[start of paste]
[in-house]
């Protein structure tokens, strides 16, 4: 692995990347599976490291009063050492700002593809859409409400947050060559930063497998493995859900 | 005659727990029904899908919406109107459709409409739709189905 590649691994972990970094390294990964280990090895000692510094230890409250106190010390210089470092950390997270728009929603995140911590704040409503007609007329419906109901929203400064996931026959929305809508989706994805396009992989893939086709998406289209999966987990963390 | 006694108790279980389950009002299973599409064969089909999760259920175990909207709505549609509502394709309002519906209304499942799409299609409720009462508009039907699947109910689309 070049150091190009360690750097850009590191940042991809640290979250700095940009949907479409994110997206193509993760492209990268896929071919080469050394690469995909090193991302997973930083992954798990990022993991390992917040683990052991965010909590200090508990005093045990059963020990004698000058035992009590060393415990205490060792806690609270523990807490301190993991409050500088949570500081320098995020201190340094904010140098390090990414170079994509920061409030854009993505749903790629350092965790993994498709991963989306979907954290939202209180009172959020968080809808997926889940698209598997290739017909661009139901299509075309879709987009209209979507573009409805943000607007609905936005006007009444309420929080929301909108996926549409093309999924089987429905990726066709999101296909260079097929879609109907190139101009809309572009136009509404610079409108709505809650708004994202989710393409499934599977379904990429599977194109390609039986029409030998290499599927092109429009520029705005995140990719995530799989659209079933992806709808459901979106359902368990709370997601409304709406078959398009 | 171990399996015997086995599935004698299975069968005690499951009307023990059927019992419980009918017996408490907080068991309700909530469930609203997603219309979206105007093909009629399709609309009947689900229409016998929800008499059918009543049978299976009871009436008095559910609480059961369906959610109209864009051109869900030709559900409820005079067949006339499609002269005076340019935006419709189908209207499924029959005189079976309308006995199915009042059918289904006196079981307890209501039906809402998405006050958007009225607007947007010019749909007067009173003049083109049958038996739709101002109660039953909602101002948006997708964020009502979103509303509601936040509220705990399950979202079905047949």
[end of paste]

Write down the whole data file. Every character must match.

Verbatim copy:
[in-house]
């Protein structure tokens, strides 16, 4: 692995990347599976490291009063050492700002593809859409409400947050060559930063497998493995859900 | 005659727990029904899908919406109107459709409409739709189905 590649691994972990970094390294990964280990090895000692510094230890409250106190010390210089470092950390997270728009929603995140911590704040409503007609007329419906109901929203400064996931026959929305809508989706994805396009992989893939086709998406289209999966987990963390 | 006694108790279980389950009002299973599409064969089909999760259920175990909207709505549609509502394709309002519906209304499942799409299609409720009462508009039907699947109910689309 070049150091190009360690750097850009590191940042991809640290979250700095940009949907479409994110997206193509993760492209990268896929071919080469050394690469995909090193991302997973930083992954798990990022993991390992917040683990052991965010909590200090508990005093045990059963020990004698000058035992009590060393415990205490060792806690609270523990807490301190993991409050500088949570500081320098995020201190340094904010140098390090990414170079994509920061409030854009993505749903790629350092965790993994498709991963989306979907954290939202209180009172959020968080809808997926889940698209598997290739017909661009139901299509075309879709987009209209979507573009409805943000607007609905936005006007009444309420929080929301909108996926549409093309999924089987429905990726066709999101296909260079097929879609109907190139101009809309572009136009509404610079409108709505809650708004994202989710393409499934599977379904990429599977194109390609039986029409030998290499599927092109429009520029705005995140990719995530799989659209079933992806709808459901979106359902368990709370997601409304709406078959398009 | 171990399996015997086995599935004698299975069968005690499951009307023990059927019992419980009918017996408490907080068991309700909530469930609203997603219309979206105007093909009629399709609309009947689900229409016998929800008499059918009543049978299976009871009436008095559910609480059961369906959610109209864009051109869900030709559900409820005079067949006339499609002269005076340019935006419709189908209207499924029959005189079976309308006995199915009042059918289904006196079981307890209501039906809402998405006050958007009225607007947007010019749909007067009173003049083109049958038996739709101002109660039953909602101002948006997708964020009502979103509303509601936040509220705990399950979202079905047949």